A new protocol on explosive remnants of war: The history and negotiation of Protocol V to the 1980 Convention on Certain Conventional Weapons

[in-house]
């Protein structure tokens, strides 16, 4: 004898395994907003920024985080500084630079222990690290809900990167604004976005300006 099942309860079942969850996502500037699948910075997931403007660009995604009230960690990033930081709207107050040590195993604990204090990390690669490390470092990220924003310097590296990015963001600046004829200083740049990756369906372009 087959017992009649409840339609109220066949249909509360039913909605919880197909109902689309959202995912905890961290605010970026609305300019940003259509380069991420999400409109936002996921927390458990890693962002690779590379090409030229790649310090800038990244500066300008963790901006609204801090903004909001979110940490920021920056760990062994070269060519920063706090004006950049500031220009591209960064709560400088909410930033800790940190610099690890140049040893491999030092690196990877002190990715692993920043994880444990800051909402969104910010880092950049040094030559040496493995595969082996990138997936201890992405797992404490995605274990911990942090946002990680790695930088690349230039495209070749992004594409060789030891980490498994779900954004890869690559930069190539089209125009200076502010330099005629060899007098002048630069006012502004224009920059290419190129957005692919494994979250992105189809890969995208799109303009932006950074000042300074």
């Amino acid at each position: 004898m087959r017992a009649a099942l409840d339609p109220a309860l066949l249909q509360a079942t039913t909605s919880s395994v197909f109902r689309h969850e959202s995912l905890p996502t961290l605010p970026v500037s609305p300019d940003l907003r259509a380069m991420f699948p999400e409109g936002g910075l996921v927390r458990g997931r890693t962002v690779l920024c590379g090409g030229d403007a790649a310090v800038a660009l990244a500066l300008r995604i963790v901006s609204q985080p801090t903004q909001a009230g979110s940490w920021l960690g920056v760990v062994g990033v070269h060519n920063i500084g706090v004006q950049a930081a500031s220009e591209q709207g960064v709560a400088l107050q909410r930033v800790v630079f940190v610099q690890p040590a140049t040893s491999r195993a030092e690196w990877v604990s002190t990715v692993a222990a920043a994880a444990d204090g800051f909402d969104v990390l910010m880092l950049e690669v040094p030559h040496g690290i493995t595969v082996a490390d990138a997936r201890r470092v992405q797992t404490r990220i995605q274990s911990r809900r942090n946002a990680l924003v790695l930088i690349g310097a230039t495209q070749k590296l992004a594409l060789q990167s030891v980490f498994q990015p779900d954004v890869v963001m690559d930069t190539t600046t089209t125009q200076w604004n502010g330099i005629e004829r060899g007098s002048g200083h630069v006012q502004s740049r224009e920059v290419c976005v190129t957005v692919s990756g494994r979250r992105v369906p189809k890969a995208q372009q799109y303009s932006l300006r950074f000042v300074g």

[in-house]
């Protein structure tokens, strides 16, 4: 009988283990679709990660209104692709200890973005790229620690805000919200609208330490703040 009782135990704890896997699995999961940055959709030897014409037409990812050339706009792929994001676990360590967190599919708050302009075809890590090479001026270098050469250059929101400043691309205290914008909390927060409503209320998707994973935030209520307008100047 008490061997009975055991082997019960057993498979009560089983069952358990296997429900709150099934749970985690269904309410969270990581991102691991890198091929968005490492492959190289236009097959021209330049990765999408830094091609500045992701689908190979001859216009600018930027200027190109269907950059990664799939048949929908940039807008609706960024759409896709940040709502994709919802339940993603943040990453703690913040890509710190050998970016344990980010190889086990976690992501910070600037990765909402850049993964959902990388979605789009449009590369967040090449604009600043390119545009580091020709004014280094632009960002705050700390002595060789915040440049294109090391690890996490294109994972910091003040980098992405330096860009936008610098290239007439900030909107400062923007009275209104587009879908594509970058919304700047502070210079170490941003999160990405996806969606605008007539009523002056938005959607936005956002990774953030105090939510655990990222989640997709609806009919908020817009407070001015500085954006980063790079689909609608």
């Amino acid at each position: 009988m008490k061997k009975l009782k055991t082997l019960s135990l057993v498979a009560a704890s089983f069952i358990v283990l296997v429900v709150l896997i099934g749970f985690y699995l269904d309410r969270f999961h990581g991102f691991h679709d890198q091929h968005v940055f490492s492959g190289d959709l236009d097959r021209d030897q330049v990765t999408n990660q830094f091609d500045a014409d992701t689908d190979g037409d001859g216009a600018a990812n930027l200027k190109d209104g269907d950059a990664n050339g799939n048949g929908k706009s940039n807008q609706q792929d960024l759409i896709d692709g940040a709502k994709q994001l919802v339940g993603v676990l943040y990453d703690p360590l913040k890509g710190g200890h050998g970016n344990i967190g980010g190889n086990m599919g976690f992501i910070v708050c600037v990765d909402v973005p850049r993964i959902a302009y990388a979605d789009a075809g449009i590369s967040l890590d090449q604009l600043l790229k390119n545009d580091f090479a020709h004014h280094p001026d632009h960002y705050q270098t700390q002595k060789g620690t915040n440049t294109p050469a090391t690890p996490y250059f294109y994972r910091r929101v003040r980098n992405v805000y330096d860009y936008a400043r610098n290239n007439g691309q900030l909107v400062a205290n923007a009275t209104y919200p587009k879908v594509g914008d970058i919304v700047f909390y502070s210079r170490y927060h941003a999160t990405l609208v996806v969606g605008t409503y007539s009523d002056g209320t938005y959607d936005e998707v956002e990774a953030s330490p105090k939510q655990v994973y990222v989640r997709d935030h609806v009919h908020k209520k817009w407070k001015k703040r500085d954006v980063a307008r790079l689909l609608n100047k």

On 28 November 2003, the States Parties to the Convention on Certain Conventional Weapons (CCW) adopted a new protocol on explosive remnants of war. This new instrument of international humanitarian law, the fifth protocol to the CCW, is an important addition to the efforts to reduce the death, injury and suffering caused by the explosive munitions that remain after the end of an armed conflict. Protocol V establishes new rules that require the parties to a conflict to clear explosive remnants of war, to take measures to protect civilians from the effects of these weapons and to assist the efforts of international and non-governmental organizations working in these areas. If widely adhered to and fully implemented, it has the potential to significantly reduce the civilian casualties that regularly occur after the end of hostilities and to minimize the long-term socio-economic consequences that explosive remnants of war inflict on war-affected countries. It complements the work of the international community to reduce the suffering caused by anti-personnel landmines.